Q

Are iPhone security risks different than those of other mobile devices?

The security risks of an iPhone are comparable to other wireless devices, but the iPhone does bring some special issues that are a cause for concern.

Now that the iPhone is available, should enterprises be worried about iPhones more than any other mobile devices? I've heard that the devices offer little in terms of security, but are the security risks all that different?
Your timing is quite amazing. It just so happens that I purchased an iPhone last night and set it up early this morning. It's a dazzling device, but you are right to bring up security concerns. Only a few short weeks after its release, researchers had already discovered vulnerabilities associated with the iPhone's browser and mail client. I agree with you that the security risks of an iPhone are comparable to other wireless devices, but the iPhone does bring some special issues that are a cause for concern:

  1. The iPhone is a product with gobs of new software on it. Surely, bugs will be scrubbed out over time, and many of these bugs will have security implications. Some iPhone supporters might point out that the iPhone is based on Mac OS X, and therefore isn't as worrisome as totally untried software would be. But a lot of the capabilities on the iPhone are being introduced for the first time, and the glue that links all of these applications together -- including the contact list, calendar, email and phone features -- is new. Security vulnerabilities are often found in a product's underpinnings, and if similar weaknesses are found in the iPhone, an attacker may be able to steal contacts or break phone connectivity.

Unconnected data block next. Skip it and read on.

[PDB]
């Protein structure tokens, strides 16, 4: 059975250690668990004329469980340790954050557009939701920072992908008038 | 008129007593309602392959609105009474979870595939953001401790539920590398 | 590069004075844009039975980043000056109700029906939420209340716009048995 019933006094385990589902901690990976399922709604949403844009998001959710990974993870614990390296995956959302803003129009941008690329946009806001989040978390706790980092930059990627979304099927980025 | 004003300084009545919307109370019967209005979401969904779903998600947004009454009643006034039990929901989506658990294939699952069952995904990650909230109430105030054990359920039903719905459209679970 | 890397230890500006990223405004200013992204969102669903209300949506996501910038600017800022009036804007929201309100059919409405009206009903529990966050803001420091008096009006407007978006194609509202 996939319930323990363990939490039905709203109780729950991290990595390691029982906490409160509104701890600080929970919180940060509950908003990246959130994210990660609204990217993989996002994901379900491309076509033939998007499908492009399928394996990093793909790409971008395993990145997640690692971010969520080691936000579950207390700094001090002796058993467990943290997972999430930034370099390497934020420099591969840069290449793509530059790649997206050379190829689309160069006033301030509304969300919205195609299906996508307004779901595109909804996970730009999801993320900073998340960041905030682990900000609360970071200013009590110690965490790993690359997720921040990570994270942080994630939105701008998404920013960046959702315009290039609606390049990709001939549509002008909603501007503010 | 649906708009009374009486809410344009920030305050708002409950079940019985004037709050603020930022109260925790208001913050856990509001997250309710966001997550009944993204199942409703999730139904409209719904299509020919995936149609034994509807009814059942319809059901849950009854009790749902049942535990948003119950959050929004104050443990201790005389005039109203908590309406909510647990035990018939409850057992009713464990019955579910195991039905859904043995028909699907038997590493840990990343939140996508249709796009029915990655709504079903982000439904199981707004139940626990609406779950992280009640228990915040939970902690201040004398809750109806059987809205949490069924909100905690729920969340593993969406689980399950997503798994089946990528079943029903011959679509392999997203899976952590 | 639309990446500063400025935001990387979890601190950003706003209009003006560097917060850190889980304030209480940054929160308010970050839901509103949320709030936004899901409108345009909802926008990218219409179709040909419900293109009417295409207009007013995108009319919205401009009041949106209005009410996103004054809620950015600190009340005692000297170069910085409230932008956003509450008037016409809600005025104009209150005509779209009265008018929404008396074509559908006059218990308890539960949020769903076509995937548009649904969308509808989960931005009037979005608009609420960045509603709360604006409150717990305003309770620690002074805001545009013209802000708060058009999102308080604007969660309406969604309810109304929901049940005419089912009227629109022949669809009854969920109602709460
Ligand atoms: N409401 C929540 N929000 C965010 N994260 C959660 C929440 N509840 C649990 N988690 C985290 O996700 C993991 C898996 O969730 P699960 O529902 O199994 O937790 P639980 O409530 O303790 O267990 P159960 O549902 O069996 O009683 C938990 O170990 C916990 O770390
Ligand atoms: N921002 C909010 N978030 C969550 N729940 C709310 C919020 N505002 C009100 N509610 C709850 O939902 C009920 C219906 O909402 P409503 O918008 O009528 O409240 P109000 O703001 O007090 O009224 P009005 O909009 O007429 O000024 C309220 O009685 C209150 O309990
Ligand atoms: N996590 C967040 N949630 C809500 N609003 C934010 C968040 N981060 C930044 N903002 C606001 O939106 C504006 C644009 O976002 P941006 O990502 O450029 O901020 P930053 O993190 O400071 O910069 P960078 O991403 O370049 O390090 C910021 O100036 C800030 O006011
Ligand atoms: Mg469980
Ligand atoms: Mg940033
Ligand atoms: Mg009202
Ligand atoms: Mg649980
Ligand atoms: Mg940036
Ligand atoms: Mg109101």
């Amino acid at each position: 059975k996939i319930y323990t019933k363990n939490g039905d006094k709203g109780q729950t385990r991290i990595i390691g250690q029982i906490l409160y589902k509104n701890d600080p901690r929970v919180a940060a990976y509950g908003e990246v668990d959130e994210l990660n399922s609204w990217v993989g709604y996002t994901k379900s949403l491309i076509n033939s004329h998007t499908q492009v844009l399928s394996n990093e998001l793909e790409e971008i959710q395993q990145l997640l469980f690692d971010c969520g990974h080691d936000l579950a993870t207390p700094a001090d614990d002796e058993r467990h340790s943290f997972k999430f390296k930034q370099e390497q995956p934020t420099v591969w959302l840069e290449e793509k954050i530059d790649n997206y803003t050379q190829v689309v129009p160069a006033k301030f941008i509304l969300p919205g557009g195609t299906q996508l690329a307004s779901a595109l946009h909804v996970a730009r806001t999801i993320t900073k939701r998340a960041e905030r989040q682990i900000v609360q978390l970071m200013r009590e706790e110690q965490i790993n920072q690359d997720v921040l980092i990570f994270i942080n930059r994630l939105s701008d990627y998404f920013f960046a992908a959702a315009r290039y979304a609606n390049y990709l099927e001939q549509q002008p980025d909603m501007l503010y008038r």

2. The iPhone is sexy. Researchers are already trying to make a name for themselves by finding flaws in the product and announcing them publicly. Expect to see a lot more of that in the near future, as the security community "breaks in" this newcomer.
  3. The iPhone is feature-rich. This gadget has more applications and functions than most other widespread cell phone technologies. Thus, there is more of a chance for interference with a user's life.
  4. As of this writing, the iPhone doesn't integrate with many enterprise email systems, although Apple has hinted that the incompatibility issues will be addressed very soon. Integration, however, might make users bend over backwards to exfiltrate their own email so that they can read their messages on the new device. The transfer could possibly short-circuit carefully secured enterprise email infrastructures.

Only time will tell, but I wholeheartedly think there will be a good number of iPhone security issues in the next six months or so. It's going to be a heck of a ride. But the product is so nifty that I did sign up for my seat on the roller coaster.

More information:

  • Shellcode has been published for Apple's iPhone. Learn how the device can be used as a pocket-sized attack platform.
  • An expert warns that the Apple iPhone will provoke complex mobile attacks.
  • This was first published in September 2007

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